In many role-playing games a king is just a high-level version of a common creature, or a glorified quest dispenser. Not so the sovereigns of The Witcher 2: Assassins of Kings. They are suffused with every bit of the sense of entitlement that comes from being genuinely entitled. As a Witcher—a solver of problems supernatural—the protagonist, Geralt of Rivia, has dealt with many monsters. But the ones wearing crowns are out of his league.
All the monarchs Geralt meets are prone to the kind of big thinking in which little lives are lost. Each king, prince, or pretender in this game—Foltest the Sister-Fucker; Henselt the Last Unicorn; Saskia the Dragonslayer; Prince Stennis of Aedirn; Radovid the Stern—is their own special kind of bonkers, and a focal point for the hopes and nightmares of an entire nation. The Witcher 2 staggers the introduction of these potentates for effect. Where Act I’s border town suffers under the heel of a nasty constable, Act II features contending armies. Geralt’s bright enough to note how far the stakes have been raised: “Killing the commander of a forgotten outpost is not the same as killing a King … even if both are murderers and rapists.” This deft pacing means that when the titular assassins get to work, there’s a definite sense of scale and import to their regicidal activities.
Given that The Witcher 2 deals with competing historical claims—and that Saskia, “The Virgin of Aedirn,” has more than a little in common with Joan of Arc—Shakespeare’s Henry VI, Part I comes to mind as a narrative touchstone. Overall, though, the best line for summing up The Witcher 2 comes from Henry V: “Every subject’s duty is the king’s; but every subject’s soul is his own.”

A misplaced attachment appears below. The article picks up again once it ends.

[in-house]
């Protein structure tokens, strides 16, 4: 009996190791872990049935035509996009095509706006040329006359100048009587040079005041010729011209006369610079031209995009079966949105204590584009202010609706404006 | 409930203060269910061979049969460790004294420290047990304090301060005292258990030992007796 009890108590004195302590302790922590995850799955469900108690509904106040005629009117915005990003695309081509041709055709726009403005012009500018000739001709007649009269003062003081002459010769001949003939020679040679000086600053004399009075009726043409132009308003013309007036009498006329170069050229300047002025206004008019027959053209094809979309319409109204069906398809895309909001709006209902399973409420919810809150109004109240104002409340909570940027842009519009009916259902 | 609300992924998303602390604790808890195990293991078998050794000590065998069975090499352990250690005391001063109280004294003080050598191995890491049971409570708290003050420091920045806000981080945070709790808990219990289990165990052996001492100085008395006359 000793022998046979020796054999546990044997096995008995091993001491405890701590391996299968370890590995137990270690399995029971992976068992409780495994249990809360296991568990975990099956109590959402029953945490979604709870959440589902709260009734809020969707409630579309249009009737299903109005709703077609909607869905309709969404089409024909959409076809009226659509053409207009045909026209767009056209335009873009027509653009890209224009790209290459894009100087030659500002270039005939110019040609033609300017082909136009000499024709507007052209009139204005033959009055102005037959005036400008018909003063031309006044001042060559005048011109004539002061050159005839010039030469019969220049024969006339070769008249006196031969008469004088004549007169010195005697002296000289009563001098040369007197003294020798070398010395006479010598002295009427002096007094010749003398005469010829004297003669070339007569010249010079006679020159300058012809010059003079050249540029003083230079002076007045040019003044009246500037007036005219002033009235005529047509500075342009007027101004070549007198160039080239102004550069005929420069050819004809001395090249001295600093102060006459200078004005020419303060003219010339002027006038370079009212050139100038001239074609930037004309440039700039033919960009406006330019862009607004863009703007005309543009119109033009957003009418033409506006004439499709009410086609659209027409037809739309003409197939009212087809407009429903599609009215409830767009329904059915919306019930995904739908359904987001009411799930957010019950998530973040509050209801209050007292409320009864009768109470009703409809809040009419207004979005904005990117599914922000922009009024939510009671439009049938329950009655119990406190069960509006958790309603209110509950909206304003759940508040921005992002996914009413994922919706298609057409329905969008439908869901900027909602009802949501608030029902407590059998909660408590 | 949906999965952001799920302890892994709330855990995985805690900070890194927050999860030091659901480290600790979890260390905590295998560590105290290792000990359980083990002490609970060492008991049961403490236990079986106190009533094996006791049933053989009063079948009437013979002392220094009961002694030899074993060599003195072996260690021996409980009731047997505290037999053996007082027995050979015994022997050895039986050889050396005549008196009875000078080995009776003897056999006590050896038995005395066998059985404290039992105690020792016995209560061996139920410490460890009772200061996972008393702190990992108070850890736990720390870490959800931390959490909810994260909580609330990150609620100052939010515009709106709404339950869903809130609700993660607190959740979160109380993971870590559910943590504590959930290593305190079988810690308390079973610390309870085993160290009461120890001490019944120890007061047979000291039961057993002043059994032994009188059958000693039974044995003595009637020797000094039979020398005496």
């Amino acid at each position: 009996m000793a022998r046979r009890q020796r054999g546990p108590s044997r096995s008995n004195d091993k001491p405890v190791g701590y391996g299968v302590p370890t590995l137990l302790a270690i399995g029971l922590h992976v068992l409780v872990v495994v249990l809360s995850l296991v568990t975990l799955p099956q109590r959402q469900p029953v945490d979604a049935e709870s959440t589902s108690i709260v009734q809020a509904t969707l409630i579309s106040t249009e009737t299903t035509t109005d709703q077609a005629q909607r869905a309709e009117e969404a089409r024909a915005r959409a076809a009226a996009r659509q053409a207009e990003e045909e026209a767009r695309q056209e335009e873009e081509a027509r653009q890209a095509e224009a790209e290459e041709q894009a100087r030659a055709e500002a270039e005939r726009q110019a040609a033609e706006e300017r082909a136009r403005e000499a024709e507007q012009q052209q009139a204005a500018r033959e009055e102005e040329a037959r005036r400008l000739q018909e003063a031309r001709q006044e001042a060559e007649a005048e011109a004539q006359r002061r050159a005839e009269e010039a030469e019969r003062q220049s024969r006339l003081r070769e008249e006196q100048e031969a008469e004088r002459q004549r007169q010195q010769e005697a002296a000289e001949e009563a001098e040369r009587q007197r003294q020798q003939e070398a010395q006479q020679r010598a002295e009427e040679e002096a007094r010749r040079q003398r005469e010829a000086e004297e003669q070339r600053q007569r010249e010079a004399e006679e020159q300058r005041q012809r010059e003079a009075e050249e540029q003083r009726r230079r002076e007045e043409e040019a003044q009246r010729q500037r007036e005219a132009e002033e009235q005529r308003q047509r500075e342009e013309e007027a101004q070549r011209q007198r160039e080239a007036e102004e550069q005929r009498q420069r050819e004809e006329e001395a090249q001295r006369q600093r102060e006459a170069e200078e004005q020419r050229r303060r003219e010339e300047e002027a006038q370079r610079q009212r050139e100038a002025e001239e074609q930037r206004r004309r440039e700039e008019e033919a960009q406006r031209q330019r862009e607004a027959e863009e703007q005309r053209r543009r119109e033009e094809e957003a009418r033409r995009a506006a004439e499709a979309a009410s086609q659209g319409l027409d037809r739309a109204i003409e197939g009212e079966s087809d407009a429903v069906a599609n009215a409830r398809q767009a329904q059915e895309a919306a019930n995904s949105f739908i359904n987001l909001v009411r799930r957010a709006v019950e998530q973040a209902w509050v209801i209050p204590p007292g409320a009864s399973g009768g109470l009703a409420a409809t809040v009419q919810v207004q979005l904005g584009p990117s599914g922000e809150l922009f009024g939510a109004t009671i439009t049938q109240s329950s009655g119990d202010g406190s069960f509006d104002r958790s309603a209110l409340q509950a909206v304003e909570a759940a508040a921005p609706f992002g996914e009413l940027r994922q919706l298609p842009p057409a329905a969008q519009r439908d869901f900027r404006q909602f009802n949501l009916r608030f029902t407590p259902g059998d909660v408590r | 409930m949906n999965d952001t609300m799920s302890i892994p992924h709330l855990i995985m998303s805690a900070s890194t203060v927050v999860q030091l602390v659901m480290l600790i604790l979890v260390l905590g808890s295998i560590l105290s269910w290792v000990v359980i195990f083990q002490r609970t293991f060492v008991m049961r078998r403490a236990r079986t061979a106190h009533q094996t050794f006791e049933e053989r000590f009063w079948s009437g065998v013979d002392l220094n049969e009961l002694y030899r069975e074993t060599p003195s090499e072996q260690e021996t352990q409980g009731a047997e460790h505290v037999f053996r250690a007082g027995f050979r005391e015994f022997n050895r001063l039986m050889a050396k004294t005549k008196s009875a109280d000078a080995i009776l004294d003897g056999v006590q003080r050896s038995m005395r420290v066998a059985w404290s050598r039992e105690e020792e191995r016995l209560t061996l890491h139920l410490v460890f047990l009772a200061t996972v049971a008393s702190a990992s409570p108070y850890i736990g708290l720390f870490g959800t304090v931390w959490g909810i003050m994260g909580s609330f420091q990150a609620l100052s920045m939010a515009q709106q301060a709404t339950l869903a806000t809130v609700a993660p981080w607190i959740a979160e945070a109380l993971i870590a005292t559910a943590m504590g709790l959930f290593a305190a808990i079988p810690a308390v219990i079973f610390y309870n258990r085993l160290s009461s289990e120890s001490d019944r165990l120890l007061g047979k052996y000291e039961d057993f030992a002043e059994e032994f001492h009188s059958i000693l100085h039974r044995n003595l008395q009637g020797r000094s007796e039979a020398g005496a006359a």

Consider two characters: the renegade elf Iorveth and the enforcer Vernon Roche. The former wages a hopeless guerrilla war against human oppression of elves and dwarves. The latter has often meted out said oppression in his role as secret policeman. Act II of the game involves a branching path; Geralt must choose to ally with one of these men. Each leads to completely different adventures. Ruthless, uncompromising, grizzled veterans (and victims) of low-intensity warfare—in many ways Iorveth and Roche are the same person, the same soul. It’s duty that puts them on opposing trajectories. One’s previously aimless existence has been caught up in a cause that gives it sudden meaning; the other has devoted his life to something that has been torn from him. Imagine Iorveth’s Path and Roche’s Path creating a kind of interference pattern, and that’s what The Witcher 2 is “about.” Play it twice.
Presumably those familiar with the literary works of Andrzej Sapkowski, on which the Witcher games are based, will be nodding along as the game introduces new events, characters, and places. Everyone else risks losing track of what’s going on. It helps that Geralt is—wait for it!—an amnesiac with a mysterious past; and so characters often have to bring him up to speed. Exposition can be excruciating, but a lively script and engaging voice actors save the day. The problem isn’t in how background is conveyed, but that there are several novels’ worth of it. A journal system helps to keep track of information, but it can’t be accessed when your character is being prompted to make a decision. In The Witcher 2 choices count! Decisions are weighty! Words must be chosen with care! So … who is this guy I’m speaking to, again?